The volumes entitled “The Hawk in the Rain” and “Lupercal” may be regarded as poetry in the making, even though the poems in these two volumes are nearly perfect of their kind, and the animal poems in both these volumes have definite anthropological and allegorical dimensions to them. Hughes’s mature work begins with the volume of poems entitled “Wodwo”. A large number of poems in this volume are examples of anthropological allegory. The poem Thistles is evidently anthropological because here human qualities have been attributed to the plants. Thistles are depicted as growing in a revengeful spirit, and as having in them the war-like and bloodthirsty feeling of the warriors who, after being killed in battle, were followed by their sons who again showed the same destructive spirit. The idea here, expressed in an allegorical or veiled form, is that the destructive and revengeful instinct in man is a permanent trait. The poem Ghost Crabs is an allegory depicting the havoc which the unconscious or the sub-conscious mind of man works. Here the frustrations, the repressed desires, the secret phobias, and the hidden anxieties of human beings have been personified as crabs, giant crabs, and ghost-crabs who are the “powers” of this world while we, human beings, are their “bacteria”. In the poem Second Glance at a Jaguar, Hughes does not regard the jaguar simply as an animal, but as symbolically much more. The jaguar here is a criminal “muttering some mantrah, some drum-song of murder.” In the closing lines of this poem, the jaguar is described as coming from the criminal underworld. While the jaguar in this poem symbolizes terrific energy, he also symbolizes criminality and gangsterism, which are among the traits of human beings too. The poem called The Bear symbolizes inertia being transformed into consciousness; and the rat in Song of a Rat is a symbol of the suffering in the universe. In the poem called The Howling of Wolves, the wolves are depicted as symbols of pain, at the mercy of the steel traps, and crying like a baby. The poem called The Green Wolf symbolically describes the destruction of one’s old self as the necessary prelude to a recognition of the sleeping “atman” (or soul) within us. The poem reveille identifies the destructive serpent as the Biblical snake who destroyed the innocence of Adam and Eve in the Garden of Eden in the Garden of Eden as described in Genesis. Here the serpent, “this legless land-swimmer with a purpose” aims to destroy trust and love. This serpent, therefore, becomes an embodiment of the force of evil. In the poem Theology, the evil serpent is shown to lie within man himself: “This is the dark intestine.” The second part of the poem Out tells of the birth of a dead man and is, therefore, an image of a generation of children born for a precise function which is to die. The birth in this poem is also the birth of a child like Hughes for whom innocence was impossible because of the consciousness of death. Such a birth is like a “re-assembled infantryman” who is “blasted to bits,” and subsequently totters out of the hospital with the eyes of an exhausted clerk. The final part of this poem takes the image of the birth of death a bit further. Here the poppy is the myth of the grave, may be of the womb searching. Hughes felt cheated by the war’s destruction of his childhood because World War I not only wounded his father seriously but clung on to the four-year-old Hughes. The poem called Wodwo is another allegorical poem. A Wodwo is a sort of half-man, half-animal spirit of the forest. Hughes in his poem speaks about a Wodwo becoming conscious of the world for the first time, and asking himself who he is, and if the weeds around him know him or have seen him before. The Wodwo also asks himself if he can fit into this world. In fact, his question “what am I then?” haunts every poem in the volume entitled “Wodwo”. The poem Gog depicts the dragon who finds a mention in the Bible. This dragon cannot be killed, and he wages continual war against God who is the God of light. In the poem, Gog is awakened from his sleep by God’s shout of omnipotence: “I am Alpha and Omega.” A battle begins, and the beast Gog, who cannot be killed, becomes a darkness, a living darkness and a perpetual challenge to the God of light. Thus, this too is an allegorical poem which depicts the endless strife between the forces of good and the forces of evil in this universe.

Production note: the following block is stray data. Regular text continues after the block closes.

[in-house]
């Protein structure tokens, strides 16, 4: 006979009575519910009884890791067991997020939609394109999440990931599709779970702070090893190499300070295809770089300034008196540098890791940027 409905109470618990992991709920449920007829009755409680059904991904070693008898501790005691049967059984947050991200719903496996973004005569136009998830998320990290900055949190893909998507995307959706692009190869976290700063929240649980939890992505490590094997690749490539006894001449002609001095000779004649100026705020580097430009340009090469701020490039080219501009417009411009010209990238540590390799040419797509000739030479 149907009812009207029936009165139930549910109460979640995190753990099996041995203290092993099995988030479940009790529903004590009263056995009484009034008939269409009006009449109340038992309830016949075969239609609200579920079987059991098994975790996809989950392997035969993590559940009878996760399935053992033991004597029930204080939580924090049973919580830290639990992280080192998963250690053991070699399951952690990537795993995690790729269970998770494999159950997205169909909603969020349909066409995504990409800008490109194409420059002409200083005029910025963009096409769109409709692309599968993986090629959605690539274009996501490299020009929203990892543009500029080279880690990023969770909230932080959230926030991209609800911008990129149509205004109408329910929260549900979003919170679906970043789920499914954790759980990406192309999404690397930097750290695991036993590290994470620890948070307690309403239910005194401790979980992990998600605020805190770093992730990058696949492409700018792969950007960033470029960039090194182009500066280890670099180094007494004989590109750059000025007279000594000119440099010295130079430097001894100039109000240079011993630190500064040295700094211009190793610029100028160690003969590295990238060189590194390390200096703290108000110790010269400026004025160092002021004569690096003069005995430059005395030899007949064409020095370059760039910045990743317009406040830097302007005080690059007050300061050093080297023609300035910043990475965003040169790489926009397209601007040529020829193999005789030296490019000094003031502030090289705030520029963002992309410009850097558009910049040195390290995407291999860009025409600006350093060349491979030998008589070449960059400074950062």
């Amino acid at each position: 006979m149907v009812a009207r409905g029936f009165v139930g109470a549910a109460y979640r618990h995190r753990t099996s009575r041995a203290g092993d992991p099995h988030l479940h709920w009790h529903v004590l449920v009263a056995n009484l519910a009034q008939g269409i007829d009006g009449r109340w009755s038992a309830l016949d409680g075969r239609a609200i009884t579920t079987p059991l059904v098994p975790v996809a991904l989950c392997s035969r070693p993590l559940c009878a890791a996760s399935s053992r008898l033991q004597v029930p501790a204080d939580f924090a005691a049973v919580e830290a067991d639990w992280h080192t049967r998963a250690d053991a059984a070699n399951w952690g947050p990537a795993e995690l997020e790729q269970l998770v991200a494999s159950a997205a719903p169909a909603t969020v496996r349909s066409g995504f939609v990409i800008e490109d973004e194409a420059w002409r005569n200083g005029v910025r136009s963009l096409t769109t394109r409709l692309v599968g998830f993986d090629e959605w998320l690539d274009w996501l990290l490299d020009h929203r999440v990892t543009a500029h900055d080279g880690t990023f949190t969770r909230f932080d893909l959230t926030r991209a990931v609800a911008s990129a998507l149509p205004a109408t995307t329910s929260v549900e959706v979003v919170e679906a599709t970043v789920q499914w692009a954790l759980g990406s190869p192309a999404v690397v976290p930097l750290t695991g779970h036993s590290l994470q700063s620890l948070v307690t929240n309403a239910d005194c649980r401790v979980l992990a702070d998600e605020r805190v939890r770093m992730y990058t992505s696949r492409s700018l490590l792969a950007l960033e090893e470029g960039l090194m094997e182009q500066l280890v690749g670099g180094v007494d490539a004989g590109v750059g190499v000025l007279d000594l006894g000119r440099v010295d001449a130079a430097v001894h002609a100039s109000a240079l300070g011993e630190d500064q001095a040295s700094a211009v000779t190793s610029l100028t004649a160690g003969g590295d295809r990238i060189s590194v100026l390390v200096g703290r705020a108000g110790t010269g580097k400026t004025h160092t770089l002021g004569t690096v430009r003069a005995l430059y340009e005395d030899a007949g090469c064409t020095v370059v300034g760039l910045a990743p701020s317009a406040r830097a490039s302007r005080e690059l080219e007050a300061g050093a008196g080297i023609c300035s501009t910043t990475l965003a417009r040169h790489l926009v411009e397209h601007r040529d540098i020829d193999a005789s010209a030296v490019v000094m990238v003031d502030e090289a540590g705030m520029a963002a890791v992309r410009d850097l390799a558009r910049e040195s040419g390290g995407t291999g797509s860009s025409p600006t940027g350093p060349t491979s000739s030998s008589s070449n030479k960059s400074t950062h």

The Ambitious Nature of Hughes’s Purpose in His Poems